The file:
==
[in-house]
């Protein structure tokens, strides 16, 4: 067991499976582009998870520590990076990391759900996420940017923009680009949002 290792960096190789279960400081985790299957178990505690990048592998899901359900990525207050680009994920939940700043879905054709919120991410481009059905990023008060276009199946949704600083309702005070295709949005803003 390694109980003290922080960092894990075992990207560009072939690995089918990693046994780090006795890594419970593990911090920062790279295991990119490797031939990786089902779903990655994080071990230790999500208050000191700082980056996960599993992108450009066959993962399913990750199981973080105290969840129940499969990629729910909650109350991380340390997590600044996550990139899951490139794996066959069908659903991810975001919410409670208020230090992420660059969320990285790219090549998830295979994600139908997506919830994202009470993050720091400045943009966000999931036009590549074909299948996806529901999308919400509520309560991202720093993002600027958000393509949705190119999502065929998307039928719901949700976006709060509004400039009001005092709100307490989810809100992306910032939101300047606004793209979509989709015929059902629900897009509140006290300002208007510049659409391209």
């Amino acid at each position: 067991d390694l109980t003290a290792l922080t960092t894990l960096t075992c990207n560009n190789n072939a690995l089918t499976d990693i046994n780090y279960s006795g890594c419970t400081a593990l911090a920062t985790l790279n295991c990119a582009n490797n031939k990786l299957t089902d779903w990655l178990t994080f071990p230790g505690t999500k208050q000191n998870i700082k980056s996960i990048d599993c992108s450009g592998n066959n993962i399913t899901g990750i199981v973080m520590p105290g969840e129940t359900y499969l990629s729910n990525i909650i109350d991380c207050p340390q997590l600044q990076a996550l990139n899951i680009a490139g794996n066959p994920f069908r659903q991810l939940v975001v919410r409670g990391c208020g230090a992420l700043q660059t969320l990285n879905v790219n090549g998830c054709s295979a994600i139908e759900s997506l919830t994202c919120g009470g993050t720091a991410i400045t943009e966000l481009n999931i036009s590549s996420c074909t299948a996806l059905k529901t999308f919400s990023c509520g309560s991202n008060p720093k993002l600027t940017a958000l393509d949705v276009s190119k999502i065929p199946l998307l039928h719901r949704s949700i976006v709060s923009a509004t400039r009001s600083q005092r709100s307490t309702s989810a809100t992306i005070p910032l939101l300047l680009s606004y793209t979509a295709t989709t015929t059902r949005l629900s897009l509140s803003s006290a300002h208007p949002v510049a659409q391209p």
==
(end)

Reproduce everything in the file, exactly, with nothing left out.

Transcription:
[in-house]
């Protein structure tokens, strides 16, 4: 067991499976582009998870520590990076990391759900996420940017923009680009949002 290792960096190789279960400081985790299957178990505690990048592998899901359900990525207050680009994920939940700043879905054709919120991410481009059905990023008060276009199946949704600083309702005070295709949005803003 390694109980003290922080960092894990075992990207560009072939690995089918990693046994780090006795890594419970593990911090920062790279295991990119490797031939990786089902779903990655994080071990230790999500208050000191700082980056996960599993992108450009066959993962399913990750199981973080105290969840129940499969990629729910909650109350991380340390997590600044996550990139899951490139794996066959069908659903991810975001919410409670208020230090992420660059969320990285790219090549998830295979994600139908997506919830994202009470993050720091400045943009966000999931036009590549074909299948996806529901999308919400509520309560991202720093993002600027958000393509949705190119999502065929998307039928719901949700976006709060509004400039009001005092709100307490989810809100992306910032939101300047606004793209979509989709015929059902629900897009509140006290300002208007510049659409391209």
């Amino acid at each position: 067991d390694l109980t003290a290792l922080t960092t894990l960096t075992c990207n560009n190789n072939a690995l089918t499976d990693i046994n780090y279960s006795g890594c419970t400081a593990l911090a920062t985790l790279n295991c990119a582009n490797n031939k990786l299957t089902d779903w990655l178990t994080f071990p230790g505690t999500k208050q000191n998870i700082k980056s996960i990048d599993c992108s450009g592998n066959n993962i399913t899901g990750i199981v973080m520590p105290g969840e129940t359900y499969l990629s729910n990525i909650i109350d991380c207050p340390q997590l600044q990076a996550l990139n899951i680009a490139g794996n066959p994920f069908r659903q991810l939940v975001v919410r409670g990391c208020g230090a992420l700043q660059t969320l990285n879905v790219n090549g998830c054709s295979a994600i139908e759900s997506l919830t994202c919120g009470g993050t720091a991410i400045t943009e966000l481009n999931i036009s590549s996420c074909t299948a996806l059905k529901t999308f919400s990023c509520g309560s991202n008060p720093k993002l600027t940017a958000l393509d949705v276009s190119k999502i065929p199946l998307l039928h719901r949704s949700i976006v709060s923009a509004t400039r009001s600083q005092r709100s307490t309702s989810a809100t992306i005070p910032l939101l300047l680009s606004y793209t979509a295709t989709t015929t059902r949005l629900s897009l509140s803003s006290a300002h208007p949002v510049a659409q391209p």